N.O. Registrar: Recall petitions contained the names of Disney characters and lots of duplicates
NEW ORLEANS (WVUE) -Boxes of signed recall petitions were brought into an 8th-floor conference room in city hall on Thursday (March 23) before Registrar Sandra Wilson addressed the news media on how her office went about scrutinizing the signatures and certifying a portion of them.
“We’ve counted the records, we received the records, we verified the records, we certified the records and we are quite sure that what we’ve done is proper and in keeping with the law,” said Wilson.
She explained further how they verified whether someone was actually a registered voter in the city.
“We used the statewide computer system ERIN to check records between what the petitioners brought us, organizers brought us and what was on file, so we looked at the voter registration, date of birth, addresses, signatures for sure,” said Wilson.
She provided members of the media examples of signature lists provided to her office with names of Disney characters on them.
Chief Deputy Registrar Danielle Duplessis-Hammond read some of them off.
“These documents provided to us by the registrar show signatures like Mickey Mouse, Minnie Mouse, Princess Tiana, Cinderella, Shrek,” said Duplessis-Hammond.
She said such names were found on the petitions submitted on February 22 and five days later on February 27.
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“Our supplemental list seems to be a duplicate, a complete duplicate of the original.”
Under Louisiana, registered voters have days after the original submission of recall petitions to the registrar to add or subtract their names from the petition.
Wilson said her office went through the second batch of signatures even though they were mostly duplicates anyway.
“Actually according to the law, the ones that we received on the 27th we did not have to actually process any of those other than the people who brought theirs in individually but we did and the reason that we did was because in case something like this happened we wanted to be able to explain and to show what was in those documents and we really didn’t have to receive them at all,” said Wilson.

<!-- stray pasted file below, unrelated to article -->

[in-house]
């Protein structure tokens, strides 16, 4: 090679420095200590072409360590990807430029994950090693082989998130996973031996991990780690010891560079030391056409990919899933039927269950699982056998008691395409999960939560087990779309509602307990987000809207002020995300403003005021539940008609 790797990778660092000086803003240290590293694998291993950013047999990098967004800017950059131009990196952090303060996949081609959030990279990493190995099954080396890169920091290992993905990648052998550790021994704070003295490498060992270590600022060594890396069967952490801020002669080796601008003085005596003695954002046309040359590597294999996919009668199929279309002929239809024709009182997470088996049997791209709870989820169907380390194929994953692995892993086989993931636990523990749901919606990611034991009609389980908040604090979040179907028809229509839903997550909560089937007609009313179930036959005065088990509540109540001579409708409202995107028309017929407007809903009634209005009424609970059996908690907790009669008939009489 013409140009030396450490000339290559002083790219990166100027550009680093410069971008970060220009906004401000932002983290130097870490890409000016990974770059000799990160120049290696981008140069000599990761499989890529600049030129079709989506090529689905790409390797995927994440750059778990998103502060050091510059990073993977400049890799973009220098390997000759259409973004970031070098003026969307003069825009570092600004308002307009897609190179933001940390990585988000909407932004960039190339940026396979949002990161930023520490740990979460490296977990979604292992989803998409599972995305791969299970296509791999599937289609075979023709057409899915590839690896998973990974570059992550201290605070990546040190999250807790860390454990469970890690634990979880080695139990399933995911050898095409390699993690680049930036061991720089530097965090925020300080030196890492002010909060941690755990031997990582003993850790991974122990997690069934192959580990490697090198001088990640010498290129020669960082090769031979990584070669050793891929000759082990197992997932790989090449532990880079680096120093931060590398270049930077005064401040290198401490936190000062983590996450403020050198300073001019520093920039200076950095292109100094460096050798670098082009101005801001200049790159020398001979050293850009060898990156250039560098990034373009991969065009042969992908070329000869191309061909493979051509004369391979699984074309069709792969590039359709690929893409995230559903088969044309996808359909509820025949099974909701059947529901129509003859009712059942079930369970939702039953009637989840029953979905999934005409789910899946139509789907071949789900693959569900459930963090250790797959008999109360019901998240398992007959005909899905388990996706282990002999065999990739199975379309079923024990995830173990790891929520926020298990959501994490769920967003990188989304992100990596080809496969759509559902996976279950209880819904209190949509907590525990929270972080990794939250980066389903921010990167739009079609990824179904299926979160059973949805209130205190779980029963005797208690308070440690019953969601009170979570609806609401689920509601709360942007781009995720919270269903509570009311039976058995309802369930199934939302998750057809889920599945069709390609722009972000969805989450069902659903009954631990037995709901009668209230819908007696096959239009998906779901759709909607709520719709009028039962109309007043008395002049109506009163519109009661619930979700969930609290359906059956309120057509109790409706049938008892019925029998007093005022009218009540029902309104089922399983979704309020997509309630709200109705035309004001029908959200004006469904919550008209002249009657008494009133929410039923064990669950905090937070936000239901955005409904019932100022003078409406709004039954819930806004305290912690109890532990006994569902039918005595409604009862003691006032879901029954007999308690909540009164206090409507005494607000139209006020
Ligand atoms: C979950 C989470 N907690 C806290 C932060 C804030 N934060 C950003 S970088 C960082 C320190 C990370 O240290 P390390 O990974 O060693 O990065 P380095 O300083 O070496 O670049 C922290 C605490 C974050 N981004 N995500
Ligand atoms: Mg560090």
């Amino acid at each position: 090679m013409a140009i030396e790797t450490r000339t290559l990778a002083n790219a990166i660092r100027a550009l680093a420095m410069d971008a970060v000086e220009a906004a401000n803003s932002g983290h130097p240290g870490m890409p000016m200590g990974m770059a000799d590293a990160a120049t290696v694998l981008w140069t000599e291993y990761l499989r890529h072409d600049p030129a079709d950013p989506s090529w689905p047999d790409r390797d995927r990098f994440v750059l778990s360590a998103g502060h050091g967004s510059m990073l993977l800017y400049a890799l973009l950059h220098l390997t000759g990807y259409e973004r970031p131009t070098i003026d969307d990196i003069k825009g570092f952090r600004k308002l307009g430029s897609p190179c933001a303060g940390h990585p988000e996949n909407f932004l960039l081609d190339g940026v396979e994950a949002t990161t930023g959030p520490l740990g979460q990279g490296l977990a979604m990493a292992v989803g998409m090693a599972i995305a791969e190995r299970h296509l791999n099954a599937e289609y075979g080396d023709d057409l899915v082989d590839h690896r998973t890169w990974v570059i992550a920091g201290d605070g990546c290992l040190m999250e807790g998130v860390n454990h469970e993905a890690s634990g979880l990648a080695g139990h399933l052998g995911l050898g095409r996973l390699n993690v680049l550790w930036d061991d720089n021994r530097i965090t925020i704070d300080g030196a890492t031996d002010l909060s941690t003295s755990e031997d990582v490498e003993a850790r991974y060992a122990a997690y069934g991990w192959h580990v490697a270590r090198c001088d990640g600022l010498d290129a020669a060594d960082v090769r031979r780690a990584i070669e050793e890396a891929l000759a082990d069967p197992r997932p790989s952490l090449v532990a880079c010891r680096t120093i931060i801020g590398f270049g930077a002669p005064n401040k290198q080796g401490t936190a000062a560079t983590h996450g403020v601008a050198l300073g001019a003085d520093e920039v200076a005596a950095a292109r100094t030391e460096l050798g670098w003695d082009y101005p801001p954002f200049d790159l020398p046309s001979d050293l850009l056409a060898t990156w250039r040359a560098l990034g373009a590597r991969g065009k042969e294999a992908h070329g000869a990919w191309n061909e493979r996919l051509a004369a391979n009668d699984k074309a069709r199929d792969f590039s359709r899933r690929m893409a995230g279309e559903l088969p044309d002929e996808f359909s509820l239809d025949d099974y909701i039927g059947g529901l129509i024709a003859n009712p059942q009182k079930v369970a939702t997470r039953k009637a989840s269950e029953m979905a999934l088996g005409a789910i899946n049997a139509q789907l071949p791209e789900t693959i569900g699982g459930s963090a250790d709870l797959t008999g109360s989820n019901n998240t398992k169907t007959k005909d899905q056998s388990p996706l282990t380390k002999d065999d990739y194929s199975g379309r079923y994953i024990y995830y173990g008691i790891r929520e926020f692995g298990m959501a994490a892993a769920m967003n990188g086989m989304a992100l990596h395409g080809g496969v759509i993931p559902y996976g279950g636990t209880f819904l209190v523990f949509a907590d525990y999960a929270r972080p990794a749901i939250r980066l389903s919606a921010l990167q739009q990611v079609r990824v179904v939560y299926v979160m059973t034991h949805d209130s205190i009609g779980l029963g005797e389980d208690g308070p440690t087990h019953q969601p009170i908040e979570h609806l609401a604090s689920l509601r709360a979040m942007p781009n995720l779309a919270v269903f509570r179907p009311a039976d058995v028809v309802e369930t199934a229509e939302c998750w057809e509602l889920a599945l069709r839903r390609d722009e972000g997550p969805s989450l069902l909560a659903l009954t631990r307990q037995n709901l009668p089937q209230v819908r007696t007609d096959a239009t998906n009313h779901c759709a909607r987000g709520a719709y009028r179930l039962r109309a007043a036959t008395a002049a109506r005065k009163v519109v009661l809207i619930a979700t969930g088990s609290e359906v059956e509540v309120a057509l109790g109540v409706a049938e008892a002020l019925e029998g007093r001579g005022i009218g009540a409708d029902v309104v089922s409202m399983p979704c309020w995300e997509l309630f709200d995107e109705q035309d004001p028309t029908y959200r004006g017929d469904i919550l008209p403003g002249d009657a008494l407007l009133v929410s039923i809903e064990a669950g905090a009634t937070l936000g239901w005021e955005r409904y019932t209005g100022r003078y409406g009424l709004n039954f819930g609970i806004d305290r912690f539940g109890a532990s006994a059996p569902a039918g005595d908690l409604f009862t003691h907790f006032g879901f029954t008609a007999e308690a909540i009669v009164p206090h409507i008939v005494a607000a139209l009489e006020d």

Only 27,000 of the more than 60,000 signatures submitted ended up being certified by the registrar due the duplications and Wilson’s staff said some other requirements were not met regarding forms submitted with the signatures.
Documents Wilson provided to the governor show 1,500 duplicates in the first batch of signatures and over 4,700 in the second traunch.
Duplessis-Hammond explained that duplicates listed on the form were far less than the more than 30,000 they received due to the Election and Registration Information Network.
“When we input into the E.R.I.N system it calculates based on whether that particular person was accepted or whether or not it was a duplicate, so when you have pages that cannot process through the ERIN system it doesn’t receive it that way,” she said.
Wilson believes her office’s handling of the signatures and certification will withstand legal challenges.
“Very confident,” said Wilson.
And she said even though recall petitions are public record she could not honor them given the 20 days she had to count and certify the signatures and pointed to a state law she believes is on her side.
“We were dealing with a live process. To give you a third of those numbers would have tainted the process and it would have prevented us from meeting our deadline so we really could not stop the process,” said Wilson.
She was also asked if the recall laws of the state should be tweaked.
“I think that probably at the legislative level there should be a lot of conversations as to this process and some other kinds of things that would make elections flow more smoothly. Like for instance, why stop a group of people who are doing elections and processing records, why would we have to stop and do all this work and figure it out,” said Wilson.
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